History Professor Anne Sarah Rubin received the prestigious American Council of Learned Societies (ACLS) Digital Innovation Fellowship for her proposal to document the facts, myths, and perceptions of Sherman's March during the Civil War. Part of this fellowship, written with support from the IRC, included funding for the IRC to design an innovative online site to disseminate the research. Visual Arts Professor Kelley Bell is partnering as Co-PI and designer for the project.
Mapping Memory: Sherman's March and America uses digital media to explore the ways that Americans have remembered one event during the American Civil War - William T. Sherman's march across Georgia in late 1864. Five different maps, representing five topical approaches, allow users to trace Sherman's men's path across the landscape. Each map has a variety of mini-documentaries keyed to locations on the landscape providing a kaleidoscope of perspectives ranging from former slaves to Southern white women, to Union veterans to modern tourists, to fiction to film, and to popular music. Rather than simply telling the story of the march, or building an archive of primary documents, Mapping Memory seeks to enter the debate over the interpretation of this important moment in American history.
The maps used in the site interface are drawn from the Library of Congress American Memory collection and other sources about the March. Under Professor Bell's direction student researchers at the IRC create short videos utilizing these images and others from the Civil War era, such as printed ephemera and documentary photographs, or they create their own contemporary imagery in response to the original historic material. The diverse media used to create the short films presented in Mapping Memory (animation, video, and photography) reflects the numerous and subjective histories that follow in the wake of one of the Civil War's most controversial campaigns.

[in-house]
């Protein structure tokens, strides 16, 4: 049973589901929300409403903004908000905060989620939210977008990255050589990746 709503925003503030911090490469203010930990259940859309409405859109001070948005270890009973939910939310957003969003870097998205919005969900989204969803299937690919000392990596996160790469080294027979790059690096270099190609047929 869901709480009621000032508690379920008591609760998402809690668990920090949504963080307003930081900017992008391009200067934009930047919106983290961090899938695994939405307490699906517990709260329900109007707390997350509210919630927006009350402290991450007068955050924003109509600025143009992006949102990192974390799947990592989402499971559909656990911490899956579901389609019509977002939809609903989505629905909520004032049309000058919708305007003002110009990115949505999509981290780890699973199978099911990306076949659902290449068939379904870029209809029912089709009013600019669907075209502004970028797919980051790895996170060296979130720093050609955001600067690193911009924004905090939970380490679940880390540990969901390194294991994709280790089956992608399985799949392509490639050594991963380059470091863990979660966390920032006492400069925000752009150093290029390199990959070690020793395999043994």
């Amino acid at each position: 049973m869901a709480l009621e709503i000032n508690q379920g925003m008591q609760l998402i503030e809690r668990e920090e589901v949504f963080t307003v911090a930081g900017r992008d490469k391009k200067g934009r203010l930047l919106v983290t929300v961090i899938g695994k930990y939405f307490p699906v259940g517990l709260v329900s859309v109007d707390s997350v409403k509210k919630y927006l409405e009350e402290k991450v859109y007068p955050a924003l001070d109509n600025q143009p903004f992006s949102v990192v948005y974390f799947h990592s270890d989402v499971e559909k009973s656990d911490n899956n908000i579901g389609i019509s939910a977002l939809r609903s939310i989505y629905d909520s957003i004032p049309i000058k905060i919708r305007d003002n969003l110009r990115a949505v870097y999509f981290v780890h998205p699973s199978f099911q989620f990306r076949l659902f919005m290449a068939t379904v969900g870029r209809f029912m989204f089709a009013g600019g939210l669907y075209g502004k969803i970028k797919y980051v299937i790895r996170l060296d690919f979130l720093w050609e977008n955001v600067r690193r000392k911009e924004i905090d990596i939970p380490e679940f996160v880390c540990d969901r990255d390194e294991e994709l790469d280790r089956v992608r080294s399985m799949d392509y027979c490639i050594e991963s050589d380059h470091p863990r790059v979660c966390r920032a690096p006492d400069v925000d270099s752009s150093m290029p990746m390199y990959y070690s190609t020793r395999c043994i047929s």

IRC online interactive designer Veronica Noone, graduate student Andy Hsu, and Visual Arts undergraduate Jamie Nola have created the on-going production of the media rich site.
Papers and Presentations
Through the Heart of Dixie: Sherman's March and America, Richmond Civil War Roundtable, 2011
Beyond Archives and Illustrations: New Directions for Digital History, University of Alabama Digital Humanities Center, 2011
Through the Heart of Dixie: Sherman's March and America, University of Leiden American Studies Seminar, March 2011
Through the Heart of Dixie: Sherman's March and America, Anne Arundel County Civil War Round table, December 2010
Sherman's March and America, OSHER at Johns Hopkins Guest Lecture Series, October 2010
Mapping Memory, presentation at Nebraska Digital History Meeting, September 2010